A top government cybersecurity advisor argues in a new essay that the United States faces a cybersecurity crisis requiring immediate attention before it undermines the nation's economic and cybersecurity.
A senior advisor to the Director of National Intelligence (DNI) and Cyber Coordination Executive, Melissa E. Hathaway's article in The Intelligencer: Journal of U.S. Intelligence Studies, published by the Association of Former Intelligence Officers, lays out a somber description of the challenges the incoming president faces in securing the country's information infrastructure.
"Our government and private sector networks and information are being exploited on an unprecedented scale by a growing array of state and non-state actors. Our corporate intellectual property is being stolen and no sector is without compromise .... Further, our government networks are being targeted to steal sensitive information and gain understanding of mission critical dependencies and vulnerabilities. Additionally, we are finding a persistent presence on these networks and we cannot say with assurance that a network that has been penetrated has not been infected with hidden software that could be triggered in a crisis to disrupt or destroy data or communications."
The adversaries are multiple: hackers, terrorist networks, rogue states, and powerful nation states like China and Russia. Their targets range from the private to the public sectors using a host of techniques, such as denial-of-service attacks. Their motives are myriad as well and "widely range from curiosity and prestige—at the hacker end of the spectrum—to industrial espionage and subversion of our national security interests by hostile nation states at the other end," she writes. Think Estonia.
Cybersecurity has become so critical that the U.S. government needs to investigate the market supply chain of IT products. To do this, the U.S. government needs to ask the five questions, according to Hathaway:
"We need this understanding," she writes, "because each of these points of interface of the device with the hardware, software, and technology design, presents an opportunity to introduce or exploit vulnerability."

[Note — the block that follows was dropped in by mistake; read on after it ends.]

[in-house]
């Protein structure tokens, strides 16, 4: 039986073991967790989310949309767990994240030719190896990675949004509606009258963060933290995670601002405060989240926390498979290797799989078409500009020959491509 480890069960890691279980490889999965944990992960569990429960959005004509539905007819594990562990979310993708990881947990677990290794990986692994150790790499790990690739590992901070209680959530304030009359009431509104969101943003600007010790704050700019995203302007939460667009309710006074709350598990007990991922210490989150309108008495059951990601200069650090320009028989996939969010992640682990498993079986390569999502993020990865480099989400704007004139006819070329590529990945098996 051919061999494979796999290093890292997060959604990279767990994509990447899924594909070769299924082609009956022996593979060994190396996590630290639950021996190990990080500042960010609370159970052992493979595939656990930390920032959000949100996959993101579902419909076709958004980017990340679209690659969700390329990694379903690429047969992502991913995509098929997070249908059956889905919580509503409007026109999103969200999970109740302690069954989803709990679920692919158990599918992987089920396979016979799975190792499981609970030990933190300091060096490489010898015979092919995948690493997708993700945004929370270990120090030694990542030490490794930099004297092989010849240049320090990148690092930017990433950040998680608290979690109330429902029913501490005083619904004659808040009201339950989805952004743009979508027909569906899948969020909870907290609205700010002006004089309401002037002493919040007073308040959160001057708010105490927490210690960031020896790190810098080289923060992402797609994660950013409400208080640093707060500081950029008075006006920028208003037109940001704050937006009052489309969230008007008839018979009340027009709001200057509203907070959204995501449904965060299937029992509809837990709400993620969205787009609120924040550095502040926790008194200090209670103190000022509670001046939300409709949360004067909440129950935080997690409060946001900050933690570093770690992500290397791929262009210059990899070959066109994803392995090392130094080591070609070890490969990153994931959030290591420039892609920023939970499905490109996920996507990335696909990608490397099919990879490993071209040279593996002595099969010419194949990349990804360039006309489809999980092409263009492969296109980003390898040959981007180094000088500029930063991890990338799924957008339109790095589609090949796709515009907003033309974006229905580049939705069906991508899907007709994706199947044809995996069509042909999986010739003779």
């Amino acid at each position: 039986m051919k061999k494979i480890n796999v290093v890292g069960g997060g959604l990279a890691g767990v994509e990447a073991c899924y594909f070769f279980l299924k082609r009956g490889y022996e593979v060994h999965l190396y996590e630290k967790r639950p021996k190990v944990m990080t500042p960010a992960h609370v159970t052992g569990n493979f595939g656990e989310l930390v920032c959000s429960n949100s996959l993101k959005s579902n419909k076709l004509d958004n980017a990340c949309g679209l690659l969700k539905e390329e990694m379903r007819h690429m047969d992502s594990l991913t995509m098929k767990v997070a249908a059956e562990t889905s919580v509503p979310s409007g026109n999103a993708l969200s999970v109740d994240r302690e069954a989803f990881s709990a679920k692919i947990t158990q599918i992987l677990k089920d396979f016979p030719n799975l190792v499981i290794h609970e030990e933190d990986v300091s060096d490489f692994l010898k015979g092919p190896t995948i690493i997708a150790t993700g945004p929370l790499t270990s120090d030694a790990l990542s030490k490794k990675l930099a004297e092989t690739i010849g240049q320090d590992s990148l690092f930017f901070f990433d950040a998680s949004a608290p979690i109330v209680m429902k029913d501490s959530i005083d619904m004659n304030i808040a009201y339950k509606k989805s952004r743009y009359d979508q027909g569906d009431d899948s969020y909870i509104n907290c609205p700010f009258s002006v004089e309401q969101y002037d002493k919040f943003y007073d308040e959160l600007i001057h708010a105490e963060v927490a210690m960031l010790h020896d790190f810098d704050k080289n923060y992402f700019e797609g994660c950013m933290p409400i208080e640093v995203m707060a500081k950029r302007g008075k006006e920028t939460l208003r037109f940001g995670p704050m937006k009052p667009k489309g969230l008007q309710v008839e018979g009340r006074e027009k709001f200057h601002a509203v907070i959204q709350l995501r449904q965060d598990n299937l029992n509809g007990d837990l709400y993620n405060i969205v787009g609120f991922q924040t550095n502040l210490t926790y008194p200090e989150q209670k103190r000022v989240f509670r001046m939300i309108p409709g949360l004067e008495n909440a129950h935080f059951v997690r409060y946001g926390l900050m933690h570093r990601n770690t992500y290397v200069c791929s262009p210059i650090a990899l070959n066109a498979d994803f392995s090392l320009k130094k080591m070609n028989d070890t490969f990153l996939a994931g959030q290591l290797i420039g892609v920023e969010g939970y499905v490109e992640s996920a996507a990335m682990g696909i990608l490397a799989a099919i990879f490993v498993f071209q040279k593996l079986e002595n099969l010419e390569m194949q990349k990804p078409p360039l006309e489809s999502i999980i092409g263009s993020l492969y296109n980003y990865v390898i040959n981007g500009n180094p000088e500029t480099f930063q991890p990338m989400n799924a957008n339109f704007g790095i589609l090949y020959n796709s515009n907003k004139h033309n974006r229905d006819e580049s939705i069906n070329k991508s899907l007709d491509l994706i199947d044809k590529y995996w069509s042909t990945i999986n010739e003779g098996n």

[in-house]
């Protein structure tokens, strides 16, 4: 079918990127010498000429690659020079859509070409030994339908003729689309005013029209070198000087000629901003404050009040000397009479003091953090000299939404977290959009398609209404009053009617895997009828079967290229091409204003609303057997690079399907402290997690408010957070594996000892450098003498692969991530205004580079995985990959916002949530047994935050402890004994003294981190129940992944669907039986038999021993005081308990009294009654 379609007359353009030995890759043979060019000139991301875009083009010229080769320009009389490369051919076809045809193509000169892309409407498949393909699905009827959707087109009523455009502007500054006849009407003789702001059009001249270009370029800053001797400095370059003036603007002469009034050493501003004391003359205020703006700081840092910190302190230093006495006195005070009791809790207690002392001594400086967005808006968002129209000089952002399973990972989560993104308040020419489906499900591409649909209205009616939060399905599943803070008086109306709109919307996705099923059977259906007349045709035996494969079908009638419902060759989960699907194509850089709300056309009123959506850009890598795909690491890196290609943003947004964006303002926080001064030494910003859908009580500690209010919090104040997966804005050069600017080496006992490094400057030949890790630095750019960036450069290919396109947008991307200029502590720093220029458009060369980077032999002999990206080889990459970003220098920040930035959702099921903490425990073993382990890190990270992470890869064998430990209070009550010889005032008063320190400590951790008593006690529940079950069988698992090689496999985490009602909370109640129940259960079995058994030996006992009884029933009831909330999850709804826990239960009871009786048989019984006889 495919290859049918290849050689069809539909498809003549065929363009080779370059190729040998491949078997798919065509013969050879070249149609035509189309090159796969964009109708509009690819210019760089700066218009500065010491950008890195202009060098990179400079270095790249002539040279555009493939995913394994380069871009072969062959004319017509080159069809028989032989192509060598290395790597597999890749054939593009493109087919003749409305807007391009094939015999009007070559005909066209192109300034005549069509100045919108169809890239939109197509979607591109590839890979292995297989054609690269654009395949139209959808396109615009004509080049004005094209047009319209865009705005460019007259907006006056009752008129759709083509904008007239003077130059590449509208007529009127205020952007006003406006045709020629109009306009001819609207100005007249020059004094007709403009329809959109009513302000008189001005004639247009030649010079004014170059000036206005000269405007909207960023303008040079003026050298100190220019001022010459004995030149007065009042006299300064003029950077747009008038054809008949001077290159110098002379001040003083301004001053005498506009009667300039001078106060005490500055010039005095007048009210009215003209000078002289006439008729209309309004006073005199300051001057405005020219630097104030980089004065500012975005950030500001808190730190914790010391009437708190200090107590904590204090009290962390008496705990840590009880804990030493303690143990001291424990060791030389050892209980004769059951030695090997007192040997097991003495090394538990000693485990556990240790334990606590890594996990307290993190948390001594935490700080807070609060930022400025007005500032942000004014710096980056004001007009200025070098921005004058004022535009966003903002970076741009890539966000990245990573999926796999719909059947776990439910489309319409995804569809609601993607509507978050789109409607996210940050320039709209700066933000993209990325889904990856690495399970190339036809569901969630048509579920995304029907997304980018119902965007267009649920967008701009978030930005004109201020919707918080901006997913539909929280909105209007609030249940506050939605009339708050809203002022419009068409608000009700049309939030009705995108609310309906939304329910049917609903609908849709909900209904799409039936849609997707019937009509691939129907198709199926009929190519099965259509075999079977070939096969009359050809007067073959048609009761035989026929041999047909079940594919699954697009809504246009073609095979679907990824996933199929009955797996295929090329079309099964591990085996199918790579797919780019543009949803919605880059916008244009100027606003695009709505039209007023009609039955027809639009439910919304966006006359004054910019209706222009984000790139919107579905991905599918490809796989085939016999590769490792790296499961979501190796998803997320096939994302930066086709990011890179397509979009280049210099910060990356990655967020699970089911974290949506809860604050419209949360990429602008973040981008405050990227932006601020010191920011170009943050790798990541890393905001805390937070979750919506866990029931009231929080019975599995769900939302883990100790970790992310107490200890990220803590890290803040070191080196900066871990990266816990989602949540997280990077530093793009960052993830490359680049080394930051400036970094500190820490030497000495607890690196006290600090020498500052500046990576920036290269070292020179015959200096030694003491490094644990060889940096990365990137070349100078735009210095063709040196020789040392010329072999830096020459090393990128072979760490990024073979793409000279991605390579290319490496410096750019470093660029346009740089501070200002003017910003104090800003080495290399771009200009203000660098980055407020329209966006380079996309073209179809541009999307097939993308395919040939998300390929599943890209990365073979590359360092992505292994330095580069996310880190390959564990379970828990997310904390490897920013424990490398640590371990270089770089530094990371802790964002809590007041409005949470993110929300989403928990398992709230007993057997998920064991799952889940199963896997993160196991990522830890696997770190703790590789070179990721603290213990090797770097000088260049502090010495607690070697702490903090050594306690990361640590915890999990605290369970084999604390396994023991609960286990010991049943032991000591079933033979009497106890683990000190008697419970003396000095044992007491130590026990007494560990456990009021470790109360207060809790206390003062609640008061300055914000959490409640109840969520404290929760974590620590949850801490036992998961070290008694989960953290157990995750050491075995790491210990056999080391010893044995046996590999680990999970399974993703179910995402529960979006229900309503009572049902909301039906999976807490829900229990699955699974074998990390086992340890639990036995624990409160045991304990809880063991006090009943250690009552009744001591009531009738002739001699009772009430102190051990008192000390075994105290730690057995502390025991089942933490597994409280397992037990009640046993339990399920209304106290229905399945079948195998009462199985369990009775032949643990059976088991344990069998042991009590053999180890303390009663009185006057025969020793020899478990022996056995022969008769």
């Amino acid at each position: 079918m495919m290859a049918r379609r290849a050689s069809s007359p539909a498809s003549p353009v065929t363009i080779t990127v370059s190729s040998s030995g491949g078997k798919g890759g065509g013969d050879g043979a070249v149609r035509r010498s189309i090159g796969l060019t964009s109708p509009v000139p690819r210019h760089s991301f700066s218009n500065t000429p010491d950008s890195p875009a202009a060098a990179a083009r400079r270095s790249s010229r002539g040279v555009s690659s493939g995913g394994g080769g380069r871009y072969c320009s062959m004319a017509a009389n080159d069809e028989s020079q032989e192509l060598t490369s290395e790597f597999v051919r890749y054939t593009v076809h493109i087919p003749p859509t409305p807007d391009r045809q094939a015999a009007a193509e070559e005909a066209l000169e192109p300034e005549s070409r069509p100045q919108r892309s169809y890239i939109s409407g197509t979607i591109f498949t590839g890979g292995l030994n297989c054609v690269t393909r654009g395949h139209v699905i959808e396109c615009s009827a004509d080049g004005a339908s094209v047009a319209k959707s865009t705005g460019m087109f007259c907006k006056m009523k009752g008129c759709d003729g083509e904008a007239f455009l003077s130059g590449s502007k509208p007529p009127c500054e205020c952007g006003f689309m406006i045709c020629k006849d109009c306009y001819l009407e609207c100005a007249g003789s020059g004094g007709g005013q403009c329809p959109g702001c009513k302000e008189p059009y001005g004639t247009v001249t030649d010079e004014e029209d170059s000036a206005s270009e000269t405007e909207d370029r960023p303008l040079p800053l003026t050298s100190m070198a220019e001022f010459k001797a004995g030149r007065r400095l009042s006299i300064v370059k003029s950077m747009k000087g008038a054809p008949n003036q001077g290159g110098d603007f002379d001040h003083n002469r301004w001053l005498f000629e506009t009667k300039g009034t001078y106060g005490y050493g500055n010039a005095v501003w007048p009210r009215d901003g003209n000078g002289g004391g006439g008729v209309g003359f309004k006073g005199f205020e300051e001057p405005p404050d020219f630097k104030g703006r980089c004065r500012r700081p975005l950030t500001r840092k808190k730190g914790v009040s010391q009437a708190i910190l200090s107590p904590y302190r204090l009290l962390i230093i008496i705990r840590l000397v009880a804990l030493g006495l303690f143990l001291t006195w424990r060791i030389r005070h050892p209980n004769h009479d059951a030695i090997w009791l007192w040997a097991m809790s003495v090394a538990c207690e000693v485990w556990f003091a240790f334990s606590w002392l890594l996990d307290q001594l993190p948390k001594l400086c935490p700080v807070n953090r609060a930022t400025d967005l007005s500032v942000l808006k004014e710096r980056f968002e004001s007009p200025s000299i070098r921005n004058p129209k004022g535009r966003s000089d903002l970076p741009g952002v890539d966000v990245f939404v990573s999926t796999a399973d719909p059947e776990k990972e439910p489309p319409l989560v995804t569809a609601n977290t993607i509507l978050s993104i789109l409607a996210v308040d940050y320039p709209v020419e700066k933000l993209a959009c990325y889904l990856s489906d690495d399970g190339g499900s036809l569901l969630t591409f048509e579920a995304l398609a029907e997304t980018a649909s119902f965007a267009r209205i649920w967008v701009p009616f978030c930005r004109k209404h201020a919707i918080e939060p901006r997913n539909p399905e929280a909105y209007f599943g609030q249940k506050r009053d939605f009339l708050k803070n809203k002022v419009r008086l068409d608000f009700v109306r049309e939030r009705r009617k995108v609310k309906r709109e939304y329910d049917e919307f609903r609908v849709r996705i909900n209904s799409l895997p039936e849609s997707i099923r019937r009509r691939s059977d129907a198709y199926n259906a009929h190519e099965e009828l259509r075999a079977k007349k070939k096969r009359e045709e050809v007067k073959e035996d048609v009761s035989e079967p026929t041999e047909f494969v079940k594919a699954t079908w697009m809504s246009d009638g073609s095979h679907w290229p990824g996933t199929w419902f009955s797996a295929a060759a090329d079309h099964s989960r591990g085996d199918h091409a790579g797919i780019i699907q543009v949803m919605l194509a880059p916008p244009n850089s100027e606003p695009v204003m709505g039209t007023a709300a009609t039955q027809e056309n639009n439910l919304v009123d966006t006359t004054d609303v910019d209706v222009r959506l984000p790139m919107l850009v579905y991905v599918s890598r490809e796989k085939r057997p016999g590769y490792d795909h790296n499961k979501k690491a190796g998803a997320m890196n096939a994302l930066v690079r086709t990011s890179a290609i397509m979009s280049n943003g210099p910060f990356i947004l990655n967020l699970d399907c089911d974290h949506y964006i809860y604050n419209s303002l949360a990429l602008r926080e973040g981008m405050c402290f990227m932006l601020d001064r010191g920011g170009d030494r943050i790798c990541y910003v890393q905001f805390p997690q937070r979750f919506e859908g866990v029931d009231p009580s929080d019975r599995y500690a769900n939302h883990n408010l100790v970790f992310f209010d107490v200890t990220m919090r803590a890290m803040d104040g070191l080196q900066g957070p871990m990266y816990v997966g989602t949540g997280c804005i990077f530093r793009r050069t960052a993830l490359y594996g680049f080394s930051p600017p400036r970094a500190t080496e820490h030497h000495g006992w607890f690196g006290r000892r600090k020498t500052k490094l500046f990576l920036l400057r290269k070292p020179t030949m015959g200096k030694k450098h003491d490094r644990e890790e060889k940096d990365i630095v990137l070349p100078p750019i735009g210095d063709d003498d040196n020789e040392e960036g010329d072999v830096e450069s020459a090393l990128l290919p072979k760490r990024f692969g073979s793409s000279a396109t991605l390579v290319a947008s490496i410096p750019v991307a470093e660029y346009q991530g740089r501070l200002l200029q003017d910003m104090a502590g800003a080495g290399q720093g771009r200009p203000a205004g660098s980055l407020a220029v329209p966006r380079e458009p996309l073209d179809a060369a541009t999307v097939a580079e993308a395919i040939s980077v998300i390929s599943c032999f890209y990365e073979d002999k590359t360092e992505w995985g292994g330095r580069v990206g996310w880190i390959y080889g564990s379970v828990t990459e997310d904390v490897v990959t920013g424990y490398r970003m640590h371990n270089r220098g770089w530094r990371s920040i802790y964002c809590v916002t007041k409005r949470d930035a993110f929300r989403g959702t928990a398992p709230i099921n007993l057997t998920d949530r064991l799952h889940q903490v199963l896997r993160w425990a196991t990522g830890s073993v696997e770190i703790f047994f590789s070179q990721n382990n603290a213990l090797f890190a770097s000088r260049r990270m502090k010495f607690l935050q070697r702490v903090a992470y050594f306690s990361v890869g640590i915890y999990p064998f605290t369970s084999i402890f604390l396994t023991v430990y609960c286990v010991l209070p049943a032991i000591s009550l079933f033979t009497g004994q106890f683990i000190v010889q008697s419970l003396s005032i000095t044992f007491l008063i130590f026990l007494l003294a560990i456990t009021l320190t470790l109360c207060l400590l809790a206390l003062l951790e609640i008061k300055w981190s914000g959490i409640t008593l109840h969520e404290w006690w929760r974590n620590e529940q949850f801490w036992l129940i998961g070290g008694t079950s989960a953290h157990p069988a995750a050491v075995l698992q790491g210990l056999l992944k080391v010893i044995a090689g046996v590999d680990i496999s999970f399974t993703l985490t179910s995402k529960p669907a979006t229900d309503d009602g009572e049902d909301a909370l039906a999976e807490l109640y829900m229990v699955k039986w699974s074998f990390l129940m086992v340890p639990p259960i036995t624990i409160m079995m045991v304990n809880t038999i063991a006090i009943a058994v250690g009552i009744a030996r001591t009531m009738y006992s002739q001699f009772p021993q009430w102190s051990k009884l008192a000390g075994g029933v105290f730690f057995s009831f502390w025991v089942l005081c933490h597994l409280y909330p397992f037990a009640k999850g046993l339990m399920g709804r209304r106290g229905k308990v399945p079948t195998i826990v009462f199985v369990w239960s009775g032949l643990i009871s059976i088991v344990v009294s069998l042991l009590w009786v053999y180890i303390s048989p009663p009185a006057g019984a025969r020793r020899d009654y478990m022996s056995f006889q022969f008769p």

As Hathaway notes, a company may have too many close ties to a rival nation states or a bug could have been inserted somewhere in the supply chain and compromised technology installed in U.S. mission critical applications.
If the U.S. public and private sectors cannot protect their networks, their adversaries could jeopardize information in four ways: they could steal it; they could disrupt it; they could deny the ability of the user to access it; and they could alter or destroy it.
The fourth possibility could be the most dangerous. The scary scenarios range from financial records and medical records that could no longer be trusted to air traffic controls systems and military logistics that have been corrupted.
What's needed, according to Hathaway, is a comprehensive and coordinated effort to share information with the private sector about cybersecurity vulnerabilities and risks.
"The U.S. government needs to generate and share with the private sector an operational understanding of how adversaries create and exploit our cyber vulnerabilities. We must disclose the extent and reach of their capabilities. We need to inform the private sector what is being targeted by our adversaries (usually intellectual property) and to the extent we know, why. Finally, the government must begin to share the extent of resources at risk, the risk-reward construct of inaction vs. action, and what other partners may be involved. This shared understanding and dialogue should influence our defensive strategy and collective resource allocation."
Finally, she says, the government must apply stricter risk models than the private sector is willing to apply to itself while providing enough resources to help fund research and development into technologies that allow U.S. citizens to maneuver through cyberspace safely.